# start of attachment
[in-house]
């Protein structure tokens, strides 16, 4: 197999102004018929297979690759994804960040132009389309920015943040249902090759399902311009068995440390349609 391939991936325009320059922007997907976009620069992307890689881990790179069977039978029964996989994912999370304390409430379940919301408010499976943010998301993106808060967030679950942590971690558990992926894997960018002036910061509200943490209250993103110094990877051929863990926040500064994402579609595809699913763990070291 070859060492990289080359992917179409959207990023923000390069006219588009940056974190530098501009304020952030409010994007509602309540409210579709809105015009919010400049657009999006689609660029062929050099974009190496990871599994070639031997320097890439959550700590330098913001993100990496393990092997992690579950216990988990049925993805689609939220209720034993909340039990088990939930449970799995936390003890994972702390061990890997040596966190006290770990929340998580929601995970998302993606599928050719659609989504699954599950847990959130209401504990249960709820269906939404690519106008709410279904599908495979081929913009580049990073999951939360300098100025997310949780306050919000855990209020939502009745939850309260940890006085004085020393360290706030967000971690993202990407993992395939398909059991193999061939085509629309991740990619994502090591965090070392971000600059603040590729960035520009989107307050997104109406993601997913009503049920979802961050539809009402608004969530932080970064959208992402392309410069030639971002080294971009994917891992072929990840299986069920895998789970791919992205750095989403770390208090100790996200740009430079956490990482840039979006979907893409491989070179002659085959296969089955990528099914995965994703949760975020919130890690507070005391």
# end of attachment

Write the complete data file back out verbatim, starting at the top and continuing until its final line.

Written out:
[in-house]
């Protein structure tokens, strides 16, 4: 197999102004018929297979690759994804960040132009389309920015943040249902090759399902311009068995440390349609 391939991936325009320059922007997907976009620069992307890689881990790179069977039978029964996989994912999370304390409430379940919301408010499976943010998301993106808060967030679950942590971690558990992926894997960018002036910061509200943490209250993103110094990877051929863990926040500064994402579609595809699913763990070291 070859060492990289080359992917179409959207990023923000390069006219588009940056974190530098501009304020952030409010994007509602309540409210579709809105015009919010400049657009999006689609660029062929050099974009190496990871599994070639031997320097890439959550700590330098913001993100990496393990092997992690579950216990988990049925993805689609939220209720034993909340039990088990939930449970799995936390003890994972702390061990890997040596966190006290770990929340998580929601995970998302993606599928050719659609989504699954599950847990959130209401504990249960709820269906939404690519106008709410279904599908495979081929913009580049990073999951939360300098100025997310949780306050919000855990209020939502009745939850309260940890006085004085020393360290706030967000971690993202990407993992395939398909059991193999061939085509629309991740990619994502090591965090070392971000600059603040590729960035520009989107307050997104109406993601997913009503049920979802961050539809009402608004969530932080970064959208992402392309410069030639971002080294971009994917891992072929990840299986069920895998789970791919992205750095989403770390208090100790996200740009430079956490990482840039979006979907893409491989070179002659085959296969089955990528099914995965994703949760975020919130890690507070005391």